Federal Office of Child Support Enforcement announces changes

67084405_S (1).jpgAccording to the federal Office of Child Support Enforcement, in fiscal year 2016, 75 percent of the $33 billion collected was through income withholding. For Missouri employers whose employees have been ordered to pay child support, there may be some changes ahead.

One concern is that when it comes to verifying employment, some employers are sending these requests on to third-party processors. These processors in turn charge a fee to child support agencies. While the OCSE has been working with all parties in search of a solution, it is anticipated that employers will be reminded that these requests are their responsibility and that the child support agencies will not pay.

Making smart financial plans in case of divorce

When couples in Missouri decide to get married, they may want to consider creating a prenuptial agreement. This document can specify which property belongs to each individual as opposed to being shared among the both of them and what will happen to shared property if the couple gets a divorce. Another precaution a person should take is difficult-to-appraise property, such as a business, valued before he or she gets married.

A couple that is already married can create a postnuptial agreement. This is similar to a prenup but is prepared after the marriage. Couples can do other things to protect their financial interests as well. For example, even if they have a joint account, each person may want to open an individual account as well.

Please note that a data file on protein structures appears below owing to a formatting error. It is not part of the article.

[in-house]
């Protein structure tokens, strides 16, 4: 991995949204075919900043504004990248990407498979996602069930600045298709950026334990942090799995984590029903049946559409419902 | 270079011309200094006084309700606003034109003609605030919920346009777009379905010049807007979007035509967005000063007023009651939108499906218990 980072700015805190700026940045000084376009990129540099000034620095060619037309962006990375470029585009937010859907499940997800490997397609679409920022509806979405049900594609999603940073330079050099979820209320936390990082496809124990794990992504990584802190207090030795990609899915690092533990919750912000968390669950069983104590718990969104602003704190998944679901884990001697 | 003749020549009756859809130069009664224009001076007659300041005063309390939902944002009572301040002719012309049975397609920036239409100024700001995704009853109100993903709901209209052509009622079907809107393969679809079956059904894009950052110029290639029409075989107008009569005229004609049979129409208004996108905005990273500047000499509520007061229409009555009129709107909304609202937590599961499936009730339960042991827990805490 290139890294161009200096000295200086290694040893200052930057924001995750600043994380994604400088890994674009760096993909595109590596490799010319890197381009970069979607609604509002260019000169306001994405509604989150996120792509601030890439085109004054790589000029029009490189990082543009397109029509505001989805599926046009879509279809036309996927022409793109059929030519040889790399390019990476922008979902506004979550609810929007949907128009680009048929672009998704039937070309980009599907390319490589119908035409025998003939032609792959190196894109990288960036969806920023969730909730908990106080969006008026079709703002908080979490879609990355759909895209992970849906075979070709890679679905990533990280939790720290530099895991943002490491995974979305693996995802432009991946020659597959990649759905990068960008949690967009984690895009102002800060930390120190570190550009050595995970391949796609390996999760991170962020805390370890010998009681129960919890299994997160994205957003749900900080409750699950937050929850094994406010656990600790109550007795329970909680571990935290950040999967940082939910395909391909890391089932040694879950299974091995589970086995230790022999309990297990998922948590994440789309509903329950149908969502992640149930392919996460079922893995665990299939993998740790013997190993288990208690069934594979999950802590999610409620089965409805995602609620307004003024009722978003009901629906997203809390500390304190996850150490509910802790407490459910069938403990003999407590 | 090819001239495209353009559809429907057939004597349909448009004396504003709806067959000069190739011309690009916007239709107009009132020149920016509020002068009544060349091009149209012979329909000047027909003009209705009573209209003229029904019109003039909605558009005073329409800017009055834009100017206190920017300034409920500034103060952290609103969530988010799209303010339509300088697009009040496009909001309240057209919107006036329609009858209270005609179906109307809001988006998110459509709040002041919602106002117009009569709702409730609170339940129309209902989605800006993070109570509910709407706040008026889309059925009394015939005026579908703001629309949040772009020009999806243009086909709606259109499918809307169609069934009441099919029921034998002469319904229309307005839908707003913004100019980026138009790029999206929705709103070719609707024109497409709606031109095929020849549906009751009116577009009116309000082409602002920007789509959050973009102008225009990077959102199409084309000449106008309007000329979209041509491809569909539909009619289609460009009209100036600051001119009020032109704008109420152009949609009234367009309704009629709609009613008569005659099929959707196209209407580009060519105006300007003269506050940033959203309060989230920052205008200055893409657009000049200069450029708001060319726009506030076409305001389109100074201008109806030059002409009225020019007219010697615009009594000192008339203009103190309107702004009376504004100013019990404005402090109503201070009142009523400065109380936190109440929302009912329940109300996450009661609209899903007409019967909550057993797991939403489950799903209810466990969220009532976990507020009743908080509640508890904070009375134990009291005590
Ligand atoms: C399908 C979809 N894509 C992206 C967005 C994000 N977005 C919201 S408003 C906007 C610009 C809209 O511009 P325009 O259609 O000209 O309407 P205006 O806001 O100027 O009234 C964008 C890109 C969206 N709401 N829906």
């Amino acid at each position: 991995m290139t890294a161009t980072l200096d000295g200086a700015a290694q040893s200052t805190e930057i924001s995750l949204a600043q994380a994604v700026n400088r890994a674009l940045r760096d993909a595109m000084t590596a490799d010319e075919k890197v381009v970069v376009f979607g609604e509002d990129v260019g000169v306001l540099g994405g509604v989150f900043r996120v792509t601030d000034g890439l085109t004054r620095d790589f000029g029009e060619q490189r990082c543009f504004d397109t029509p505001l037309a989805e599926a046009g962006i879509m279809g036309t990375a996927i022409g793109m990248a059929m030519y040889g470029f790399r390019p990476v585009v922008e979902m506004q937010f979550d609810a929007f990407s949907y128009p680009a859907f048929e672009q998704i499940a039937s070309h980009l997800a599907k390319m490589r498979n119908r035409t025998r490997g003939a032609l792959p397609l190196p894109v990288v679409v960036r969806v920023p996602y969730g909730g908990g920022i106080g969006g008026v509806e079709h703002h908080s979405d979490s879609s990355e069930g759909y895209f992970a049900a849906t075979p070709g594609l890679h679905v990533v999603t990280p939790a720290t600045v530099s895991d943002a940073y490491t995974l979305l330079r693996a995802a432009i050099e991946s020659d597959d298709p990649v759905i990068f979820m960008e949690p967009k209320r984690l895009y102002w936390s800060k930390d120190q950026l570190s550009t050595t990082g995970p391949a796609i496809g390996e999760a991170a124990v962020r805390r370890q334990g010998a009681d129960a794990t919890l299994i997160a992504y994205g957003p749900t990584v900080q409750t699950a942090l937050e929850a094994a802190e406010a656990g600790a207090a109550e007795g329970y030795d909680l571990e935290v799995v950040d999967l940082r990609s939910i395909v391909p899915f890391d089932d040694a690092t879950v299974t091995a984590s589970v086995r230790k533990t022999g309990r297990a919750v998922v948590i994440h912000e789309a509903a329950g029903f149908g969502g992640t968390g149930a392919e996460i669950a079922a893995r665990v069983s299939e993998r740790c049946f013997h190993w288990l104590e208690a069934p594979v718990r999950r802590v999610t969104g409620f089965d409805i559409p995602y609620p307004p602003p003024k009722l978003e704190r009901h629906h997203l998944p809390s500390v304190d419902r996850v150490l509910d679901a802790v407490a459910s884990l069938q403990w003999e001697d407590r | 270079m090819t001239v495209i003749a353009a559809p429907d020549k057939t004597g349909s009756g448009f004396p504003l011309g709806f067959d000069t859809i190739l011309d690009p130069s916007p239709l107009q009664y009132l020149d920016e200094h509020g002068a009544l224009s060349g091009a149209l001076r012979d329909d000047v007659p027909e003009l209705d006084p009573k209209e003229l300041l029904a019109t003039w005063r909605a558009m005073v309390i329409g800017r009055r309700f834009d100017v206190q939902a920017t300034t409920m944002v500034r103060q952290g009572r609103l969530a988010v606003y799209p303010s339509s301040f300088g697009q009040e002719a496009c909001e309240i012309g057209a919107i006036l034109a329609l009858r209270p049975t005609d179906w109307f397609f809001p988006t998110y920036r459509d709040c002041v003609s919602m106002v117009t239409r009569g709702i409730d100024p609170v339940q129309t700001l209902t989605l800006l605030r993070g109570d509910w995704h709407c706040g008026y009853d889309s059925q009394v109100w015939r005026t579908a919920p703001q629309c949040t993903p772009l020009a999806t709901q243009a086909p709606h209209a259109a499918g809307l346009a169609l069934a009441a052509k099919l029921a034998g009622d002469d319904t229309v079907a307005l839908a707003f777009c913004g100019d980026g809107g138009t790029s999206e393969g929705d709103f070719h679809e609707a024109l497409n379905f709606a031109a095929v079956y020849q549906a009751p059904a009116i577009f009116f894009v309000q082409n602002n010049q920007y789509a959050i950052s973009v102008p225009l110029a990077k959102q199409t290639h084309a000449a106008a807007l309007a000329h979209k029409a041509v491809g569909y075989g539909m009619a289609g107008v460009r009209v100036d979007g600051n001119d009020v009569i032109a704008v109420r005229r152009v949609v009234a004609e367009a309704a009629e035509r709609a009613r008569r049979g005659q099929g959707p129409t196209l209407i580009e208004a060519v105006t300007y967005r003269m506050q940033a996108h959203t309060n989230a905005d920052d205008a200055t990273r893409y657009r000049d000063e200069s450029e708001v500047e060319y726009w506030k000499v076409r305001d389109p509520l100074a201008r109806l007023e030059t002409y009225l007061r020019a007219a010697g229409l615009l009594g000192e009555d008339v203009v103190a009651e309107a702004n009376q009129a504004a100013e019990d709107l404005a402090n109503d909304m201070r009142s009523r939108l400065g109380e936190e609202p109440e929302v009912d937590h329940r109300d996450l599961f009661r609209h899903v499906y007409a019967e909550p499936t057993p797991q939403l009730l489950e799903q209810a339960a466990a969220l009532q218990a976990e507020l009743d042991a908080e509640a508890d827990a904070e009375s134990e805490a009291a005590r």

Getting past fear is key to co-parenting

95852794_S.jpgFor Missouri parents going through a divorce, the process can seem like a never-ending tug of war with children in the middle. Every parent wants what is best for their child and is usually willing to fight in court to realize that vision. When mediators, lawyers and judges bring up the idea of shared parenting, many people, especially those in high conflict divorces, simply refuse to listen. Although their motives in refusing to consider such an arrangement may be understandable, it might be a disservice to children not to consider shared parenting.

The trend in most jurisdictions is for an assumption that equally split parenting time is in the best interests of the children when deciding custodial arrangements. This is just a starting point, and adjustments are made depending on what the court determines is actually in the best interest of the children. Child safety is always paramount, so abusive, neglectful or historically absentee parents are unlikely to succeed if seeking joint custody of children. The best interest of the children is the guiding star for judges when custody is an issue.

Is it always wise to play nice during a divorce?

30581049_S.jpgDuring a divorce, it is typically unwise to let negative emotions -- like jealousy, anger and bitterness -- take control. Doing so could drag out a divorce, compromise your settlement and possibly even undermine your parenting rights. 

Having said that, you don't need to ignore these feelings and always play nice. Your divorce settlement can affect you for the rest of your life, and you may need to fight for what you deserve. Below, we examine a few scenarios in which a person may need to be more assertive than amicable.